Richard Epstein of the Hoover Institution summarizes how conservatives might approach affordable housing:
The key challenge is to choose the correct path for housing reform. Many of Carson’s critics think the proper line is to require new developments to save a proportion of units for low-income residents, which will ensure, they claim, “that economically diverse neighborhoods and housing affordability will be preserved for generations to come.” The implicit assumption behind this position is that government agents have enough information to organize complex social institutions, when in fact they are slow to respond to changes in market conditions and are often blissfully unaware of the many different strategies that are needed in different market settings. No one wants to say that governments should not lay out street grids and organize infrastructure. But they operate at a huge comparative disadvantage when it comes to real estate development on that public grid.
Far superior is an alternative view that I have long championed. The first thing to do is to abandon the assumption that there is a systematic market failure requiring government intervention. The second is to remove all barriers to entry in the housing markets, so that supply can increase and prices can fall. These barriers are numerous, and include an endless array of fees, taxes, and permits that grant vast discretionary authority to local officials. A removal of these burdens will allow us to harness the private knowledge of developers who will seek to work in those portions of the market that hold the greatest profit opportunities…
The so-called housing experts all sign on to the general mission of HUD to deal with the various ills of housing shortages, but none of them have the slightest interest in the market solutions that could improve the overall situation. To make the point more clearly, market solutions do not include letting developers steamroll small property owners through eminent domain abuse, or allowing local communities to pass restrictive zoning and permitting requirements that are intended to block low-income housing. Rather, the correct answer is to stop eminent domain abuse, to peel away layers of regulation, and to cut out the extensive network of government grants that impose strings on how housing can be built. Perhaps Carson does not know much about the current programs. But if he puts the necessary reforms in place, he will have no need to master the details of endless federal, state, and local regulations that have created the affordable housing crisis in the first place.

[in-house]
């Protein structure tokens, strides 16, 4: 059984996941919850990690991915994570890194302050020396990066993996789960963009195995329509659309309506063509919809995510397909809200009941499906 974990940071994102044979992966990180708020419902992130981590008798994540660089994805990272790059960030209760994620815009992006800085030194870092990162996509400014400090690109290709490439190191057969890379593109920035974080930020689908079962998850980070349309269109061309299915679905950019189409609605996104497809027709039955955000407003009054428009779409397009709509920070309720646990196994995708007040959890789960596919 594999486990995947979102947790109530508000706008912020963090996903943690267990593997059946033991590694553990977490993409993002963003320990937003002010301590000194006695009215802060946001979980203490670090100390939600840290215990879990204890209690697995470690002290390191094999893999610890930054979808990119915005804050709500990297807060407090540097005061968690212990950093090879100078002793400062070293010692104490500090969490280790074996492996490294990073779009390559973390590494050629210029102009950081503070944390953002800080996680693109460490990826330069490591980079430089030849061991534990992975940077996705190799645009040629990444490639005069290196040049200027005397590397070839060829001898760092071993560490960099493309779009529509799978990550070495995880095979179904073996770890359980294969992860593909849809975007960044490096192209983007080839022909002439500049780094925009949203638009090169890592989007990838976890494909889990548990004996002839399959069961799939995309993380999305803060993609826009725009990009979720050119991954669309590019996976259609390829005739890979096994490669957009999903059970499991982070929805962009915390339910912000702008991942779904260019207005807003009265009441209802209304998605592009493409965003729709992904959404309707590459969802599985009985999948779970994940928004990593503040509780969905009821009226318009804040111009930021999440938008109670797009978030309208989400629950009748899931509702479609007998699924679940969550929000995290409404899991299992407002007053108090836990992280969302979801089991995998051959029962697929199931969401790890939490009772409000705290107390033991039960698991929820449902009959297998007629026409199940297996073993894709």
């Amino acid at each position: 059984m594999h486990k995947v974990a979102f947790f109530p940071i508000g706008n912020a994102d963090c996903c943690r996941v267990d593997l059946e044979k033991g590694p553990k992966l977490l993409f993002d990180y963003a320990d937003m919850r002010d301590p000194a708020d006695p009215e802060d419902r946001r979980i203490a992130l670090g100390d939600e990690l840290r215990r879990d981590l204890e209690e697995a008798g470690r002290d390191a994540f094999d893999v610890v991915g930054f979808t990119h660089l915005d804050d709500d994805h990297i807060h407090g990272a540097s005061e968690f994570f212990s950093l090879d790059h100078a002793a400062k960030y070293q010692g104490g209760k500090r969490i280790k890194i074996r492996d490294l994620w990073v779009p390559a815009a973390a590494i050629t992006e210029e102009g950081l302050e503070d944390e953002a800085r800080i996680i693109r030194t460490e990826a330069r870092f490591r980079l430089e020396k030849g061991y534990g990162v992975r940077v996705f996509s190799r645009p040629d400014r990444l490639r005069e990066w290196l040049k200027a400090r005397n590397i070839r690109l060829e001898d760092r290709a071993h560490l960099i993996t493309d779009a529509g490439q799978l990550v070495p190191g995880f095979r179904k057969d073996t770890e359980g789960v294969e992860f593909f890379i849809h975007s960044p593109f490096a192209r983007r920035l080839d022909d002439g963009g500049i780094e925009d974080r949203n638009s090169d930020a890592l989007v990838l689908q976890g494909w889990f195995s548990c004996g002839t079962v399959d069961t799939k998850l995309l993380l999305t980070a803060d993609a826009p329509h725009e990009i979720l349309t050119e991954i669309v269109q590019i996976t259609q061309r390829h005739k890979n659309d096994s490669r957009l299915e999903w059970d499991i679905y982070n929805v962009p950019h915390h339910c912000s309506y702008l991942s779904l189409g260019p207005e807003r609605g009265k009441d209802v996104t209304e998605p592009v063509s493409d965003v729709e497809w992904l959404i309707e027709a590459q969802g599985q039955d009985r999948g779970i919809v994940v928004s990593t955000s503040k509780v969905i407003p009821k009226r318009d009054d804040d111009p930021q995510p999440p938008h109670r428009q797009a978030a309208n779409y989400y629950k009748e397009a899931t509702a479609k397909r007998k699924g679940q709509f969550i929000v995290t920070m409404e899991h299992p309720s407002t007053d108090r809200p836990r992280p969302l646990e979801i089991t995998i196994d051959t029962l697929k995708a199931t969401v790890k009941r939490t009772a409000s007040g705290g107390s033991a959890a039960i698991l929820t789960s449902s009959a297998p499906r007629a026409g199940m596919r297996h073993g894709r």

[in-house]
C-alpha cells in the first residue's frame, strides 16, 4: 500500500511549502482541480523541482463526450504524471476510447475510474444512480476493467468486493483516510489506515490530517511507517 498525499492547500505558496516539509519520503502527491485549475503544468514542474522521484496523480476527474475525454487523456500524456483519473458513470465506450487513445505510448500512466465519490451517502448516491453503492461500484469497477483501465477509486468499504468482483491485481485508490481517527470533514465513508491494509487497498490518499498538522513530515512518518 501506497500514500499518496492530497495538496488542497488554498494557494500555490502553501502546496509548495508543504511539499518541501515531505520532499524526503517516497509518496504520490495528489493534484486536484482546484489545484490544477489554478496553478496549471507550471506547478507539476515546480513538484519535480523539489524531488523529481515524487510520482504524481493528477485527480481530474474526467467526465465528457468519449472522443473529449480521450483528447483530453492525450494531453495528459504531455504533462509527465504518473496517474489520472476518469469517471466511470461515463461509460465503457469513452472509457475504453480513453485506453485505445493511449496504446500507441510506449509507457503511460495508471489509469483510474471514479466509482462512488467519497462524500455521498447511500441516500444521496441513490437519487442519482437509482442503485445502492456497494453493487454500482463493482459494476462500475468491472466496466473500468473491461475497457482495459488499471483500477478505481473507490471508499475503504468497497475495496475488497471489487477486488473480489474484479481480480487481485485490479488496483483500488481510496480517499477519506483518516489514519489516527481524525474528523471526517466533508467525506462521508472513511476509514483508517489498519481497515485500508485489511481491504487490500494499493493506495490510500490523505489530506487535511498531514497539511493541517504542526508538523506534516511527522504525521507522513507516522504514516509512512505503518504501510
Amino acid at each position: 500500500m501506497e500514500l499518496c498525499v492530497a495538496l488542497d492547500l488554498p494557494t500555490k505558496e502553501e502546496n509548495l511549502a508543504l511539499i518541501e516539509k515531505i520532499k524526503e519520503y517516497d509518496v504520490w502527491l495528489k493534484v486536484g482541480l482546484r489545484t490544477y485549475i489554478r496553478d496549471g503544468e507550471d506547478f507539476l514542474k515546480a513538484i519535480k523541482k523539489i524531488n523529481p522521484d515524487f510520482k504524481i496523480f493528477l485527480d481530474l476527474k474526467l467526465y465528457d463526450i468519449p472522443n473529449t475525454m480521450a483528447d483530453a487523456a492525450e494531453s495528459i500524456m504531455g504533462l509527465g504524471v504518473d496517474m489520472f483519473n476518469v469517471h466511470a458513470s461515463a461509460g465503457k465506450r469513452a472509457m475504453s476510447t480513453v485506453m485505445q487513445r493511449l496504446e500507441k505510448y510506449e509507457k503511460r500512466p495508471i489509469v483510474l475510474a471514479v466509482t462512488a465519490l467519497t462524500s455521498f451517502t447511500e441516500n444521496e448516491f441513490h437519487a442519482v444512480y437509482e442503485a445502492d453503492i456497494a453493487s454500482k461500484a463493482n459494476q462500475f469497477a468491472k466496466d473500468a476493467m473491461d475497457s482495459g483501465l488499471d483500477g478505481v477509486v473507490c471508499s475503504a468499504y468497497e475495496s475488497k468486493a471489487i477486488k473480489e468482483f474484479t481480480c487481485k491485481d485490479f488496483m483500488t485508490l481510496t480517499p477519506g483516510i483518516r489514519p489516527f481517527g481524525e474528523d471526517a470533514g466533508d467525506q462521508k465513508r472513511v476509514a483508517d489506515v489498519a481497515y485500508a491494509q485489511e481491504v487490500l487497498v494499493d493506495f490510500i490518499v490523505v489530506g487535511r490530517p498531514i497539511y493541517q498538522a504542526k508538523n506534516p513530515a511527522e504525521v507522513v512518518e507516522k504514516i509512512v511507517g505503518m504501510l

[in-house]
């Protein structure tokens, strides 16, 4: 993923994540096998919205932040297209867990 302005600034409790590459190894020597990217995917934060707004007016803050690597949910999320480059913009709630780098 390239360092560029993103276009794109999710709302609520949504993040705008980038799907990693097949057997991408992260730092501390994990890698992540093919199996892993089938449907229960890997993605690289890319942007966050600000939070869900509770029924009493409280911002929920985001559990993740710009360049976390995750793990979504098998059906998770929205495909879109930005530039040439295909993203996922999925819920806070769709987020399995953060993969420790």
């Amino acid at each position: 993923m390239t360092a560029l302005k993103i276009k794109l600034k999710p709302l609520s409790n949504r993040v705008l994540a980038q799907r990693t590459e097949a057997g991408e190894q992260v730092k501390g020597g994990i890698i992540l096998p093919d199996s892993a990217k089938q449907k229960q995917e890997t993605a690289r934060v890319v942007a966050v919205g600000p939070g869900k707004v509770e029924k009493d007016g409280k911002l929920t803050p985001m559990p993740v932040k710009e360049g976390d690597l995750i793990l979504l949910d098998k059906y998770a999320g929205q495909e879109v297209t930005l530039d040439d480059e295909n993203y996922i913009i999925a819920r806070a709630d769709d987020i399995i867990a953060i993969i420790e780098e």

Epstein sees two issues: there is not “a systematic market failure” and too many regulations limits supply and discourages builders. While I am not suggesting federal government programs alone can solve affordable housing (see this earlier post where I discussed this idea with other academics who study public housing), I am skeptical about this line of argument.
First, the “systematic market failure” often discussed by academics is related to race: whites made rules (and then institutionalized them with lending institutions and the federal government) that ensured whites did not have to live with other racial and ethnic groups. Even before some of this was institutionalized, the relatively freer housing market of the late 1800s and early 1900s was already promoting residential segregation. See the case of the Black Belt on the South Side of Chicago or separate black suburbs (see Places of Their Own by Andrew Wiese). And if people didn’t make market decisions about housing based on race, they would do so regarding class. The idea of exclusionary zoning is that wealthier communities set up conditions that do not allow for the construction of cheaper housing. Epstein suggests at the end that exclusionary zoning might have to end but then how would he balance the interests of lower-income residents versus the property rights (often an important cause among conservatives) of existing owners?
Second, regulations may discourage builders. But, loosening regulations does not necessarily mean that they would suddenly build cheaper housing when they could make more money on larger houses. This is a common conservative argument about the Bay Area in California: if regulations protecting land could be done away with, more housing would be built and prices would drop. This could happen broadly though I suspect some of those existing homeowners would not like this (and property values are of utmost importance to many homeowners) and it is not clear that builders would construct housing that is that much cheaper (even if they are contributing to increased supply). Perhaps Epstein could provide some examples where this – builders have moved to fill cheaper niches in the market – has happened. And it may be hardest to do this in places where there are already a lot of regulations; moving to a lot fewer regulations or no regulations requires a major shift on everyone’s part and probably must be demanded by a majority of the public (requiring some sort of political movement).
Come to think of it, there are ways these arguments could be evaluated with data. Are there places in the United States that have more or less housing regulations and whose housing outcomes can be compared? Are there any truly free markets in housing that working in providing affordable housing?
Additionally, it may be time for some more creativity regarding housing. Could we have different locations – cities, states – try different approaches and see what works?